Tuesday, September 30, 2008

What We Believe, Part 1

The idea of this blog is to keep the conversation going all the time, not just at our monthly meetings. Using this method and the new media and technology that supports it, is the only way that our ideas and the movement that we promote to achieve its goals more quickly than past movements. Folks in Glasgow have come together in support of a cause in the past. For example the Glasgow EPB was created by just such a group of people who came together to form a movement.

That group first started meeting in 1958. They had a simple belief, just like we do, that low cost and ubiquitous electric power was too important to the life of a community to allow it to be provided to Glasgow by a distant, privately owned corporation. That belief became a movement and the movement became a political force that finally resulted in the creation of the EPB in 1962. Thus, it is possible for a group of folks, who share a strong belief in a community and the things that can make the community stronger and a better place to live, to make very big things happen. In 2008 it is possible to accomplish big things in a much shorter time.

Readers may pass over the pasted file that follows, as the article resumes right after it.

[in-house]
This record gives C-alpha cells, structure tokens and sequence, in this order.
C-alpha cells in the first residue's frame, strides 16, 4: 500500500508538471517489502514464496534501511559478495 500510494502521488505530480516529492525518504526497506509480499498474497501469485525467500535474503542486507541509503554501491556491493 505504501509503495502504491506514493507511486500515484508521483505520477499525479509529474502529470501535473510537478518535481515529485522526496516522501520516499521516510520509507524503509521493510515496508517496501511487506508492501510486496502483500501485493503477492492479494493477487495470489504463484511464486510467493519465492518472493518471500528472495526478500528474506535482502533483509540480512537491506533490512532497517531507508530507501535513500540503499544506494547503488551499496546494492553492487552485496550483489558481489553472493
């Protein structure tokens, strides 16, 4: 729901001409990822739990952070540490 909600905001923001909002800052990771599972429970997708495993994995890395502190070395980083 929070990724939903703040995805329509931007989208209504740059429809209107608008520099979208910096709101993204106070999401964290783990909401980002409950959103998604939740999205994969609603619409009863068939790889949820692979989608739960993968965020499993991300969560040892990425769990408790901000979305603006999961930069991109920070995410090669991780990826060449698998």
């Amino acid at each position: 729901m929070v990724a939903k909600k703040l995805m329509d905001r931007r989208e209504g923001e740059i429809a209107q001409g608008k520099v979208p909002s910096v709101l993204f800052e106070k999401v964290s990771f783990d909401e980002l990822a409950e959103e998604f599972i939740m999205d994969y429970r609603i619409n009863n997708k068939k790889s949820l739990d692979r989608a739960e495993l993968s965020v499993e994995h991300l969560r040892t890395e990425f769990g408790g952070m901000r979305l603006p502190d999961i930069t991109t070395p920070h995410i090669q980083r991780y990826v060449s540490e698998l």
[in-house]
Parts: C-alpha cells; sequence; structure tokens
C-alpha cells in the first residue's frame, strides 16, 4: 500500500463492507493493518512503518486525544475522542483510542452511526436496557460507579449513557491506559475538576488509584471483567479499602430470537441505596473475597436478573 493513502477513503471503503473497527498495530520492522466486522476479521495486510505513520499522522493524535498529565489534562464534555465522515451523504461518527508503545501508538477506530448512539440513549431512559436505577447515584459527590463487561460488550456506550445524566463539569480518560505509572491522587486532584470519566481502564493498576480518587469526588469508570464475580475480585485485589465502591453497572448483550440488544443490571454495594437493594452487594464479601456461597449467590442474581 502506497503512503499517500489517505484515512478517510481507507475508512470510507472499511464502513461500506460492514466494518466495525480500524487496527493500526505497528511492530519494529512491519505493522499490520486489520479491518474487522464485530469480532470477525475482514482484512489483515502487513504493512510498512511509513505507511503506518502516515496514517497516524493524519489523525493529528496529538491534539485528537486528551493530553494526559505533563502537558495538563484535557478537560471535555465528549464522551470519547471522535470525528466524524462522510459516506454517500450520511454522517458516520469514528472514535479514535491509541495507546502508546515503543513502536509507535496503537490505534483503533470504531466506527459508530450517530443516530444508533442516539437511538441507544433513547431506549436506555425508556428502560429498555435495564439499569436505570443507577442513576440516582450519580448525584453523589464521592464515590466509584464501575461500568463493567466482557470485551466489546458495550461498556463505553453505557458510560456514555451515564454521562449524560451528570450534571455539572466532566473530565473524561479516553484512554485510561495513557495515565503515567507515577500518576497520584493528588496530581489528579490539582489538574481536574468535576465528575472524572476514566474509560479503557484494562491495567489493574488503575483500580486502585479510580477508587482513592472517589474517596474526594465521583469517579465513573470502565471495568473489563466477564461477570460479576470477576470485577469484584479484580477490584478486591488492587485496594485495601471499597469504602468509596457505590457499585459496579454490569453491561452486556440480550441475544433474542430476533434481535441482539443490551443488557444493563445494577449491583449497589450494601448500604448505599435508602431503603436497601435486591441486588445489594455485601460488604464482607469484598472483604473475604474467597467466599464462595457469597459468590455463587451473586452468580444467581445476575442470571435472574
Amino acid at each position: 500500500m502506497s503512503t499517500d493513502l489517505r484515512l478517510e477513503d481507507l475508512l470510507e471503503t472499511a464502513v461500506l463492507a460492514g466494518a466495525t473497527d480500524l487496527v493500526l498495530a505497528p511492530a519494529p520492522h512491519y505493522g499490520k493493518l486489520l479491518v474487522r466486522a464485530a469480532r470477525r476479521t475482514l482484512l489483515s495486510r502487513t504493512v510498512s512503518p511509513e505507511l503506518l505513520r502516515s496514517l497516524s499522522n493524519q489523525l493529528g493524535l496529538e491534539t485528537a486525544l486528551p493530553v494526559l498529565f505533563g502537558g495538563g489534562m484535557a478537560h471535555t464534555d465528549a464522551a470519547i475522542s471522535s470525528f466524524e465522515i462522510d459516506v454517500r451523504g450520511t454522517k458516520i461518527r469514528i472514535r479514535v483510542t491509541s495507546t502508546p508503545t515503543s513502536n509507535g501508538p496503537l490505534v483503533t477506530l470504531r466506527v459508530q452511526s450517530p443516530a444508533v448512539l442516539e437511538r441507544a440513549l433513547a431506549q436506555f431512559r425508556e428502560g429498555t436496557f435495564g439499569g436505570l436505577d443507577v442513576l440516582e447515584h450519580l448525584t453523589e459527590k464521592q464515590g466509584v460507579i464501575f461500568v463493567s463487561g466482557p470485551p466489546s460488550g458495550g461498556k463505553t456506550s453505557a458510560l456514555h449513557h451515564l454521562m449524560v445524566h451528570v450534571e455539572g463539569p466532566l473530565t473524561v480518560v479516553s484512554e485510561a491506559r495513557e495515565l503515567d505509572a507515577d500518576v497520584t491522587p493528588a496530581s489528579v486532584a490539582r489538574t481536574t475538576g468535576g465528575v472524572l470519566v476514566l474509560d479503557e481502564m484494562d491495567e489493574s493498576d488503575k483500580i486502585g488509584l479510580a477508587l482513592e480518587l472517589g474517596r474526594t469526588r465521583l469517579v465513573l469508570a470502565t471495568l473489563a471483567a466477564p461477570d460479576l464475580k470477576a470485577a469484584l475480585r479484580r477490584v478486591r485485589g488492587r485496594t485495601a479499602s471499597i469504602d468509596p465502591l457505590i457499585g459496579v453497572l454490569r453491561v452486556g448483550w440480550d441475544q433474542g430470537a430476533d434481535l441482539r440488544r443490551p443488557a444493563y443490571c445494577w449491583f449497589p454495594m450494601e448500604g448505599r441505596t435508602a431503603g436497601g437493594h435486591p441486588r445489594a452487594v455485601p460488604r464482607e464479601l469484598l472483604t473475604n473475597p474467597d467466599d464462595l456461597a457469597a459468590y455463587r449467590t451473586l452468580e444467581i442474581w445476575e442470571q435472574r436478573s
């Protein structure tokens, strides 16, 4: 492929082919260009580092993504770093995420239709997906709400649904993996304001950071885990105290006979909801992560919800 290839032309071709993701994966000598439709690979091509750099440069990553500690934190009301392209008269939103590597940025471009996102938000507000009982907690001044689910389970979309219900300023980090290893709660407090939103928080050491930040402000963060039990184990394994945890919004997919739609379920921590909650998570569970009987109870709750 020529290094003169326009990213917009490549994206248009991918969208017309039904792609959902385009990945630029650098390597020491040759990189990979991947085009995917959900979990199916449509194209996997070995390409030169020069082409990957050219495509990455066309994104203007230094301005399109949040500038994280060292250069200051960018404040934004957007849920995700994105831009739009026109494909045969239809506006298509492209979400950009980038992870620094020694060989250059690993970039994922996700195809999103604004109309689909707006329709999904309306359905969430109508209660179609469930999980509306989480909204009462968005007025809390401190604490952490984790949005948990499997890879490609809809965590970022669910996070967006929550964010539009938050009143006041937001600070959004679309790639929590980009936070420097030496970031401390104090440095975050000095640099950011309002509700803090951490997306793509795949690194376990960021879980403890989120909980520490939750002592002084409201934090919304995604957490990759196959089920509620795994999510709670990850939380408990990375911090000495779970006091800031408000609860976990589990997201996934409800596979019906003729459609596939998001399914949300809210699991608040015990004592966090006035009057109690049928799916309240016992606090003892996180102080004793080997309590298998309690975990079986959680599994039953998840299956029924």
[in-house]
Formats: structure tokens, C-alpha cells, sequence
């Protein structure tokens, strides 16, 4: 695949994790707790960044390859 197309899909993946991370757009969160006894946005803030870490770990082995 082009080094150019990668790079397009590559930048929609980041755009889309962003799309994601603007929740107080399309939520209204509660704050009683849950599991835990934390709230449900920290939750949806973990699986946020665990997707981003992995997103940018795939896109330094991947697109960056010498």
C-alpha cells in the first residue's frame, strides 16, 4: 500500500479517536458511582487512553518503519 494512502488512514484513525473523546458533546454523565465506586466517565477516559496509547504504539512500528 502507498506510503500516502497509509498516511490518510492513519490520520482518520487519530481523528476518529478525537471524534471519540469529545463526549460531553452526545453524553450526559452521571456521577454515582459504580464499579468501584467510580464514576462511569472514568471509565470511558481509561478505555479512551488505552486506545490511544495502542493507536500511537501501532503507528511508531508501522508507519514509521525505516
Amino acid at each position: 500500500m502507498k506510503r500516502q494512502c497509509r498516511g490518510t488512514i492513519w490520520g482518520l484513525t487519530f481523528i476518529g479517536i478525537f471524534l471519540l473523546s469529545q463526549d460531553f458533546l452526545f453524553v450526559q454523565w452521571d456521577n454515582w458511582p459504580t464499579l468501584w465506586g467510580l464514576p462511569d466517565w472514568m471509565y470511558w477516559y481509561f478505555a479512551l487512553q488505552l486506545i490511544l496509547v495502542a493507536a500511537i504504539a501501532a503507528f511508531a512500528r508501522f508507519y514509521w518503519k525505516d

The founders of our group believe that our community should have a sustainable economy. More particularly, we believe that our sustainable economy should start with the creation of a sustainable food economy. We think our need for food is too important to allow that need to be met exclusively by three distant corporations: Wal Mart, Houchens, and Food Lion (Delhaize America, Inc.). We think that, since Glasgow is surrounded by productive farm land, we can figure out a way to get local producers and local consumers together to exchange goods for money in a sustainable fashion. We think that encouraging local producers to produce for local folks and hire local folks as part of that process makes infinitely more sense than using our tax dollars to build buildings and other infrastructure for distant corporations who have no interest in Glasgow other than using our citizens for cheap labor in support of profits for distant stockholders.

If any of this rings true with you, join in the conversation and help us figure out how to move from great idea to working infrastructure. Invite others to join in this conversation and movement. Come on along and we will get this done quickly. We can solve this problem for ourselves. Obviously, as evidenced by our present economic situation and the foolishness of our political leaders on the national scene, no one else is going to solve our problems for us.

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